• Einsatzgruppen rounded up Jews and executed them. By 1943, approx 2 million Jews had been killed by the Einsatzgruppen
  • 20th January 1942= Wannsee Conference, discussion of final solution of Jewish problem
    > Jews to be resettled in East
    > Process of selection and families separated
    > Jews were gassed
    > Some worked in Sonderkommando
    > 1 million killed in Auchwitz
    > Medical experiments
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Minority Groups 1933-1939

  • subject to persecution. Beggars week in 1933 rounded up alcoholics and workshy and sent them to camps.
  • diseased offspring law of 1933 allowed sterilisation of the disabled and after 1935, doctors were able to end such pregnancies by force. Mentally disabled were sent to camps and labelled stupid
  • Roma Gypsies we’re rounded up in 1936 and sent to camps
  • Homosexual women were frowned upon, homosexual men were sent to camps. Some castrated and experimented on.
  • in 1933, Jehovah’s Witnesses declared their opposition to Nazism. The religion was banned and 2000 were sent to camps. 250 were executed.
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Impact of Nazi Racial Ideas on Jews

  • Financial hardship: they were sacked from professional jobs and it was easier to confiscate their land. Shops were boycotted leading to a decline in custom
  • legal isolation: Nuremburg laws in 1935 stripped Jews of their citizenship, introduced racial profiling, the law for the protection of German blood and honour banned mixed marriages and relationships
  • violence: Kristallnacht in November 1938, synagogues were burned, Jewish shop windows were smashed, and young male Jews were arrested. This was the first organised and widespread act of violence against Jews. Jews were fined 1 billion marks and were made to clear the damage-some emigrated and some were sent to camps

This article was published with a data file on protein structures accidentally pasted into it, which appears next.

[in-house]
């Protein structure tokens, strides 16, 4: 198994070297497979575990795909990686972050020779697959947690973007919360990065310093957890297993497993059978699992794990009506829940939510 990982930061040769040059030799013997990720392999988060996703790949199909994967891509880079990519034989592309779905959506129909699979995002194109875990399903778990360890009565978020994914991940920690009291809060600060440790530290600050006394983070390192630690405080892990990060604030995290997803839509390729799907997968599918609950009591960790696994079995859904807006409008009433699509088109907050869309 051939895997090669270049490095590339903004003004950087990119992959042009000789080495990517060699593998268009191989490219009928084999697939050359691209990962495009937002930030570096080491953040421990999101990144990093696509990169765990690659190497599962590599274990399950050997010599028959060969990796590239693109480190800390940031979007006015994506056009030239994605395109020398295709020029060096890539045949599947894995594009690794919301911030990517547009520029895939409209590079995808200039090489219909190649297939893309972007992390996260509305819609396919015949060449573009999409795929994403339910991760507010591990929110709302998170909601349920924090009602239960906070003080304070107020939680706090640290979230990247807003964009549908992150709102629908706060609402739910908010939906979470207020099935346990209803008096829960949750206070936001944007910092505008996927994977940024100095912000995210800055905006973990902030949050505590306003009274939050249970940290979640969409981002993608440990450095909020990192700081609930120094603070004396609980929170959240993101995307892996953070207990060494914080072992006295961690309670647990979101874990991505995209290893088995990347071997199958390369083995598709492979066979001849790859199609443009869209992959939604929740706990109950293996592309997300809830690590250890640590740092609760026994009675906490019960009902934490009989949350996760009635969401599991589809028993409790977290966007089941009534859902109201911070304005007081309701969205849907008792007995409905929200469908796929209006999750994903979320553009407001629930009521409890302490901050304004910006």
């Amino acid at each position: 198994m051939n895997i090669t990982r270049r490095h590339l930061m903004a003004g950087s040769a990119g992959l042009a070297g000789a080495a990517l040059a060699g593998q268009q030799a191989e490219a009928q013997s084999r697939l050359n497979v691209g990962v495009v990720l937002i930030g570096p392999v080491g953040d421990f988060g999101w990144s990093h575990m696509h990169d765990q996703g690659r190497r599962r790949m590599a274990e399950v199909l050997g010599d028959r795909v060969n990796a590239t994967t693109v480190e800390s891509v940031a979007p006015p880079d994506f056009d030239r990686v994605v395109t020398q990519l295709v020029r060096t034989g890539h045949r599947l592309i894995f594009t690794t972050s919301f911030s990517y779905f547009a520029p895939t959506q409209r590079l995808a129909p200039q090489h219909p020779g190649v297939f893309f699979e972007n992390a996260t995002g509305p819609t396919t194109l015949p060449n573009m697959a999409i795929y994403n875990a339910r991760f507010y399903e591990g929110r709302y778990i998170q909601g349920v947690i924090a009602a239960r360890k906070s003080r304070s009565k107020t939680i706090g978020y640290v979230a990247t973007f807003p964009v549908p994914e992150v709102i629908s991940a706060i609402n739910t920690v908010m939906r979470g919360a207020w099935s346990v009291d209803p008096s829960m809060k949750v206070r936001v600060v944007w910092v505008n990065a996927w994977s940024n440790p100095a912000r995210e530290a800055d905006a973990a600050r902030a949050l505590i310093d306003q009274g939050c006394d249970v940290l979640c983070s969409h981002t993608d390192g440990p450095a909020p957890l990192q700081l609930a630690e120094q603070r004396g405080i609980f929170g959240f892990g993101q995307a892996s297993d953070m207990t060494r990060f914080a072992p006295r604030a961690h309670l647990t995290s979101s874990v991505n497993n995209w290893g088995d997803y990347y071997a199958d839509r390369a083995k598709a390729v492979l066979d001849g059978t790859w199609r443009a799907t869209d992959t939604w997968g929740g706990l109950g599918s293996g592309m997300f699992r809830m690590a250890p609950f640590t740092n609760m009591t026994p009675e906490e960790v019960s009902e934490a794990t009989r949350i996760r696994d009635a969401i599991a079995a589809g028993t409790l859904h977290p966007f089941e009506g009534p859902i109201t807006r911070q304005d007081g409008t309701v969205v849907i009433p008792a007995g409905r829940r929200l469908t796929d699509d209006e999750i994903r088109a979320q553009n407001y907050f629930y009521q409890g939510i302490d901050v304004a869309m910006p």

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Impact of Nazi Policies on the Lives of Young Peop


  • jewish teachers were sacked and all teachers had to belong to the Nazi teaching league. Nazi ideals were taught
  • textbooks were rewritten to subtly indoctrinate young people
  • New subjects were introduced to teach racial ideas like eugenics
  • boys were taught about weapons to encourage them as soldiers
    Free Time
  • controlled to avoid exposure to other opinions
    After 1936, all children are expected to go to Hitler Youth
  • by 1938, over 6 million enrolled at Nazi camps and rallies
  • all school and free time was controlled and young people were saturated with Nazi ideas, however 1 million children avoided Nazi Youth and it is debatable how many young people acted out in fear and how many acted out in obedience
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Swing Youth

-A group of jazz and swing lovers, mainly in Berlin and Hamburg and there were some smaller groups throughout Germany-this made them difficult to control
-Mostly middle or upper class; more likely university educated and more likely to question propaganda
-aged 14 to 21; tended to avoid Nazi youth and this made it difficult to indoctrinate them
-Opposition was individual and subtle, not easy to deal with all members
-Nazis banned under 21s from dance bars
-300 members were arrested and sent to camps in 1941
-Günter Discher, a ring leader, was sent to the youth camp of Moringen
-Difficult to suppress all incidents but the Nazis manage to interfere

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Edelweiss Pirates

-made up of young people who valued freedom and opposed discipline
-most cities in W.Germany had a form of Edelweiss pirates
-defied restrictions of movement by going hiking, they sang songs banned by the Nazis, rural settings allowed for freedom of speech
-pirate radio stations created to spread anti Nazi propaganda, difficult to control
-until the war, they were seen as a minor irritant leading to shaving heads of offenders
-during the war, they spread British propaganda and they were placed in camps in 1942.
-in November 1944, 13 were hanged in Cologne
-some continued to work with allies

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Leipzig Hounds

-anti Nazi gangs of children based in Leipzig
-promoted Communist ideas
-numbers in Leipzig estimated to be at 1500; no go zones for Nazis
-attacks on Hitler Youth
-listened to Russian broadcasters
-few recorded cases of prosecution as they stayed away from criminal activities and showed little desire for sabotage

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Leipzig Hounds

-anti Nazi gangs of children based in Leipzig
-promoted Communist ideas
-numbers in Leipzig estimated to be at 1500; no go zones for Nazis
-attacks on Hitler Youth
-listened to Russian broadcasters
-few recorded cases of prosecution as they stayed away from criminal activities and showed little desire for sabotage